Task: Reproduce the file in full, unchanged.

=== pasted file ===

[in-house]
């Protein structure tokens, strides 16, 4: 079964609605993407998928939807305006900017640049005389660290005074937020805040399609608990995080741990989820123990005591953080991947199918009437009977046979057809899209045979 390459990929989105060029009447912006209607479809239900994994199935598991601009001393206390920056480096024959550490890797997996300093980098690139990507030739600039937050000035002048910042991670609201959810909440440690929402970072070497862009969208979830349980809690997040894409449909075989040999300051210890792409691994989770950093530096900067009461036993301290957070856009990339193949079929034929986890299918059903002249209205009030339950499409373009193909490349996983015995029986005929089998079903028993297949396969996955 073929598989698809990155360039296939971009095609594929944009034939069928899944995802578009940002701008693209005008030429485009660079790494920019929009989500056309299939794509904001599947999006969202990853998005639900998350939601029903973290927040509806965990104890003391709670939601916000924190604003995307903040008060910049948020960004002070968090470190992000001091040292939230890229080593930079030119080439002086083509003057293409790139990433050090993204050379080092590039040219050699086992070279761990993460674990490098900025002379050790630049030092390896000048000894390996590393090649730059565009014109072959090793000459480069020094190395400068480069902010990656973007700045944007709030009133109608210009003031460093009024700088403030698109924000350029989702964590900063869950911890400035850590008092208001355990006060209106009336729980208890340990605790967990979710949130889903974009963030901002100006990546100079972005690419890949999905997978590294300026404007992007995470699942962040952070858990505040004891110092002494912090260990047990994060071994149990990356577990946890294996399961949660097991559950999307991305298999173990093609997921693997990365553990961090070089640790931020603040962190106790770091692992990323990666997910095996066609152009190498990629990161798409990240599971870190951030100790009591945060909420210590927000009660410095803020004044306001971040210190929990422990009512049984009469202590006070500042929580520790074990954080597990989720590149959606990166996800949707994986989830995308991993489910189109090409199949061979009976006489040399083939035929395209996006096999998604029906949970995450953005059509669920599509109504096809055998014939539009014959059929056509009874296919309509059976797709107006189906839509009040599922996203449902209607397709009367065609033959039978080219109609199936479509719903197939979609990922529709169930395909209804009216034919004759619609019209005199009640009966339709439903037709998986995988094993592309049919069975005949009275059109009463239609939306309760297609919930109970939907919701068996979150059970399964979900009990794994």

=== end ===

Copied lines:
[in-house]
């Protein structure tokens, strides 16, 4: 079964609605993407998928939807305006900017640049005389660290005074937020805040399609608990995080741990989820123990005591953080991947199918009437009977046979057809899209045979 390459990929989105060029009447912006209607479809239900994994199935598991601009001393206390920056480096024959550490890797997996300093980098690139990507030739600039937050000035002048910042991670609201959810909440440690929402970072070497862009969208979830349980809690997040894409449909075989040999300051210890792409691994989770950093530096900067009461036993301290957070856009990339193949079929034929986890299918059903002249209205009030339950499409373009193909490349996983015995029986005929089998079903028993297949396969996955 073929598989698809990155360039296939971009095609594929944009034939069928899944995802578009940002701008693209005008030429485009660079790494920019929009989500056309299939794509904001599947999006969202990853998005639900998350939601029903973290927040509806965990104890003391709670939601916000924190604003995307903040008060910049948020960004002070968090470190992000001091040292939230890229080593930079030119080439002086083509003057293409790139990433050090993204050379080092590039040219050699086992070279761990993460674990490098900025002379050790630049030092390896000048000894390996590393090649730059565009014109072959090793000459480069020094190395400068480069902010990656973007700045944007709030009133109608210009003031460093009024700088403030698109924000350029989702964590900063869950911890400035850590008092208001355990006060209106009336729980208890340990605790967990979710949130889903974009963030901002100006990546100079972005690419890949999905997978590294300026404007992007995470699942962040952070858990505040004891110092002494912090260990047990994060071994149990990356577990946890294996399961949660097991559950999307991305298999173990093609997921693997990365553990961090070089640790931020603040962190106790770091692992990323990666997910095996066609152009190498990629990161798409990240599971870190951030100790009591945060909420210590927000009660410095803020004044306001971040210190929990422990009512049984009469202590006070500042929580520790074990954080597990989720590149959606990166996800949707994986989830995308991993489910189109090409199949061979009976006489040399083939035929395209996006096999998604029906949970995450953005059509669920599509109504096809055998014939539009014959059929056509009874296919309509059976797709107006189906839509009040599922996203449902209607397709009367065609033959039978080219109609199936479509719903197939979609990922529709169930395909209804009216034919004759619609019209005199009640009966339709439903037709998986995988094993592309049919069975005949009275059109009463239609939306309760297609919930109970939907919701068996979150059970399964979900009990794994």